jord

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Danish[edit]

Etymology[edit]

From Old Danish iorth, from Old Norse jǫrð, from Proto-Germanic *erþō.

Pronunciation[edit]

  • IPA(key): /joːr/, [joɐ̯ˀ]

Noun[edit]

jord c (singular definite jorden, plural indefinite jorde)

  1. earth
  2. dirt
  3. soil
  4. ground

Inflection[edit]

Noun[edit]

jord c (singular definite jorden, plural indefinite jorder)

  1. land

Inflection[edit]


Norwegian[edit]

Etymology[edit]

From Old Norse jǫrð, from Proto-Germanic *erþō.

Pronunciation[edit]

Noun[edit]

jord f

  1. earth (soil)


This Norwegian entry was created from the translations listed at earth. It may be less reliable than other entries, and may be missing parts of speech or additional senses. Please also see jord in the Norwegian Wiktionary. This notice will be removed when the entry is checked. (more information) March 2010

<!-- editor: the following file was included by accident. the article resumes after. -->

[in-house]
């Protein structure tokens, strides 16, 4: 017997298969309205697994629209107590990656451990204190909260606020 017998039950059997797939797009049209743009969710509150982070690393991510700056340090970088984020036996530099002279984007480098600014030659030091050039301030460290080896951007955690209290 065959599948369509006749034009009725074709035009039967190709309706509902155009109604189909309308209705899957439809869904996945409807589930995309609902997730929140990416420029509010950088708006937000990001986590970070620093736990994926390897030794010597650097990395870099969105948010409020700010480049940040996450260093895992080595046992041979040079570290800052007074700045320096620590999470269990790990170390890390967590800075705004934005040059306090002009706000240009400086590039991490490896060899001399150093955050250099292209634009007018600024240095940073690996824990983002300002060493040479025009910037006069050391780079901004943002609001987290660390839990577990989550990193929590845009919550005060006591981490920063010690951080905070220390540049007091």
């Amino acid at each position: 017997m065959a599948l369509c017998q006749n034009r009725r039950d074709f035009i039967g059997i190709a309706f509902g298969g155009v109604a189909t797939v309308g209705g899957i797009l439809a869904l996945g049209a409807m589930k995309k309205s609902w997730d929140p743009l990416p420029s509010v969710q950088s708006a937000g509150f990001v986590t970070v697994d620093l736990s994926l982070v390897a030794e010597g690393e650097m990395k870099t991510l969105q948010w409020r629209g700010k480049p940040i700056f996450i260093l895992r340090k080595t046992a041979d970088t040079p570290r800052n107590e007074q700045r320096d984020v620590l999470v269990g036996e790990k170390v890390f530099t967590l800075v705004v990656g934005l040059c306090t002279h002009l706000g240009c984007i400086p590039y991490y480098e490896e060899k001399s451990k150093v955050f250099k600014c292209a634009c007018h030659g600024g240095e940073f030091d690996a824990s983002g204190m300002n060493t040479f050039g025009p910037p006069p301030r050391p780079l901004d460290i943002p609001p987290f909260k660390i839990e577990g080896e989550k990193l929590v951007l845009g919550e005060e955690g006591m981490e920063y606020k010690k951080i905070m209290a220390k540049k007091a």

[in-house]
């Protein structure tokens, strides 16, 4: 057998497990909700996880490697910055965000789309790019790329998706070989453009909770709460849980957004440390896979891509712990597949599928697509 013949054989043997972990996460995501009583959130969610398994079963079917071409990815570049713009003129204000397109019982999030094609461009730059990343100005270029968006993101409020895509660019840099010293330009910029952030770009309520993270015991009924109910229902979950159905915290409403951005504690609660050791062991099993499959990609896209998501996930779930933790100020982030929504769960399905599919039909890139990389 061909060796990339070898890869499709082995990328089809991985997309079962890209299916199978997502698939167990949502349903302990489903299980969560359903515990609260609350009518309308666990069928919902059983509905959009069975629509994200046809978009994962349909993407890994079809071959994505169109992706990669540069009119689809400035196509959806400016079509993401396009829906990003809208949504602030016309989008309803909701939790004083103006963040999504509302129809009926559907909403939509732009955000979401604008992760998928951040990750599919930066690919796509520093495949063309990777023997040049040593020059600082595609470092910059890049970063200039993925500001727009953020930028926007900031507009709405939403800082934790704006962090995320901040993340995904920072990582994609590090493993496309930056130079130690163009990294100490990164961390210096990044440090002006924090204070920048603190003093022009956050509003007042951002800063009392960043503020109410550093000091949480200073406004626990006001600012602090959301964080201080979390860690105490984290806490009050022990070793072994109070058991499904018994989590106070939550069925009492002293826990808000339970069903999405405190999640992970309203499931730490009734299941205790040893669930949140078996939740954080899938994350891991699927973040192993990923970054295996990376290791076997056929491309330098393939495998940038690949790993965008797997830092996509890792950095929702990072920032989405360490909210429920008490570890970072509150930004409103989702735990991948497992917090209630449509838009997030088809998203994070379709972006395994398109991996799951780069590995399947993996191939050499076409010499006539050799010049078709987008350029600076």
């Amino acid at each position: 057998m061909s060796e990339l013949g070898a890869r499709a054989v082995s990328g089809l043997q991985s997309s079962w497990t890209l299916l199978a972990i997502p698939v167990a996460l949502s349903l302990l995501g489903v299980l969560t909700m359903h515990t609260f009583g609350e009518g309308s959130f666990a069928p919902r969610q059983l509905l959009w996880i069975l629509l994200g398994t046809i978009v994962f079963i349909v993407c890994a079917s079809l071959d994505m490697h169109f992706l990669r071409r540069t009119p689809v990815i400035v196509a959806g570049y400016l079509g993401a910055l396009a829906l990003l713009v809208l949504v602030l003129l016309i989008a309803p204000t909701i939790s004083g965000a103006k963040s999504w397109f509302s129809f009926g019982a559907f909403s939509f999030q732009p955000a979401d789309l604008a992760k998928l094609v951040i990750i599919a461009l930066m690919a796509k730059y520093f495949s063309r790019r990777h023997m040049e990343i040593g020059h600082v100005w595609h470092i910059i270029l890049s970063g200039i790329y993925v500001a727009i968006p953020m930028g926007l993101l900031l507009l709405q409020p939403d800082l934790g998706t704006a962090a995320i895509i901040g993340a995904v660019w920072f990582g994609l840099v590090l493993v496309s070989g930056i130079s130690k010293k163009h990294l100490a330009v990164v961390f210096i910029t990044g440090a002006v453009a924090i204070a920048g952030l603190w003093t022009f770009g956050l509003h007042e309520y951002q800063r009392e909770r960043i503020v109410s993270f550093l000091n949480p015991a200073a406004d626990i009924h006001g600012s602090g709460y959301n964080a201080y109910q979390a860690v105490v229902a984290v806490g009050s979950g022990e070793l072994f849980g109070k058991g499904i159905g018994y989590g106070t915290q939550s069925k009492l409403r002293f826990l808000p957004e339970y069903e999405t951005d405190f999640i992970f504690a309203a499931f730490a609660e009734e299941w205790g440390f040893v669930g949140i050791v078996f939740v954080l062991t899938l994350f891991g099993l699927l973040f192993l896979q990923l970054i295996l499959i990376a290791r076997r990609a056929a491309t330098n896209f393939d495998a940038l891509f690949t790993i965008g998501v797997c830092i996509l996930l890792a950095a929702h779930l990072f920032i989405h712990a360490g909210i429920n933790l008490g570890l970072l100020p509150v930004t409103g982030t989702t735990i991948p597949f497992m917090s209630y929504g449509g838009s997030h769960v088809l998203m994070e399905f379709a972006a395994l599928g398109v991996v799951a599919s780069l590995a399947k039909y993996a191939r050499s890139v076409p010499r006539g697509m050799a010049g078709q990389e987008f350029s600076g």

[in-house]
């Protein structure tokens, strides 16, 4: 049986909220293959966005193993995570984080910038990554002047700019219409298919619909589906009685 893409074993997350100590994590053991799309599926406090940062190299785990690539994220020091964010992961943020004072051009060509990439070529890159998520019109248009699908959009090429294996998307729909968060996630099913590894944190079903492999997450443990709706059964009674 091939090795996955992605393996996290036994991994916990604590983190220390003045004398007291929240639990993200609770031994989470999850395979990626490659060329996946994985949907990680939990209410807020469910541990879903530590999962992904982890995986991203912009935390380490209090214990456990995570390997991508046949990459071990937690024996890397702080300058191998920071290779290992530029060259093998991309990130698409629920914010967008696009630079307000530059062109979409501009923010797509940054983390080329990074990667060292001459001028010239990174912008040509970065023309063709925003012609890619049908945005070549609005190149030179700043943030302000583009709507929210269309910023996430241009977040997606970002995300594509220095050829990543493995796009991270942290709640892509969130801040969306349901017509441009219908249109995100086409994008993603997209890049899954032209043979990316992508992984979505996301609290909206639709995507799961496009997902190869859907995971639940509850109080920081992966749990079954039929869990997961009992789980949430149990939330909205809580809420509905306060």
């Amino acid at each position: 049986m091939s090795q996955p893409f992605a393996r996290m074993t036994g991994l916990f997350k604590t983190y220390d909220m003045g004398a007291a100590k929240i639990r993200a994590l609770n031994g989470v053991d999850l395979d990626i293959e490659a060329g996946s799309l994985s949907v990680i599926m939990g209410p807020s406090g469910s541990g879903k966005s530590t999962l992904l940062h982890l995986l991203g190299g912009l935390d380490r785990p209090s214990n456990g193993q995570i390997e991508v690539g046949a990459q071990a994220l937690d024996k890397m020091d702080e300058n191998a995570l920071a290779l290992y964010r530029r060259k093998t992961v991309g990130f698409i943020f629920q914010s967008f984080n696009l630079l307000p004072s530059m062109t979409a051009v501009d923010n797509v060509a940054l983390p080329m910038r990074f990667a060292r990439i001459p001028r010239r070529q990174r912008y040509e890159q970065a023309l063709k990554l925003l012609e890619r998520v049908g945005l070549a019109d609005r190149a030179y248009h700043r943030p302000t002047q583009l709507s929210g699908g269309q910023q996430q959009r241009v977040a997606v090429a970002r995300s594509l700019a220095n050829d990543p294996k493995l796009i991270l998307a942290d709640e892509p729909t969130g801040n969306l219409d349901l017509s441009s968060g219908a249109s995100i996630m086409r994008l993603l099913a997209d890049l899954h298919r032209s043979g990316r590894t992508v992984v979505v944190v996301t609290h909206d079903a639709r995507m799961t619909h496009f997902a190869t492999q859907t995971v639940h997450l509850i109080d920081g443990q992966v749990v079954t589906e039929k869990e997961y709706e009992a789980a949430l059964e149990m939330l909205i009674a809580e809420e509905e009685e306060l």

Swedish[edit]

Etymology[edit]

From Old Swedish iorþ, from Old Norse jǫrð, from Proto-Germanic *erþō, from Proto-Indo-European *er-.[1]

Pronunciation[edit]

Noun[edit]

jord c

  1. earth, soil; a rock- or sand-based unconsolidated material in which land plants grow
  2. earth; one of the four or five basic elements in alchemical or Taoist philosophy
  3. any (hypothetical) planet very similar to Earth which would be able support human life without ever-present technological support.
  4. a piece of land, suitable for farming
  5. (slightly formal) soil; country, territory; in particular with reference to one's native land.

Declension[edit]

See also[edit]

References[edit]

  1. ^ jord in Elof Hellquist, Svensk etymologisk ordbok (1st ed., 1922)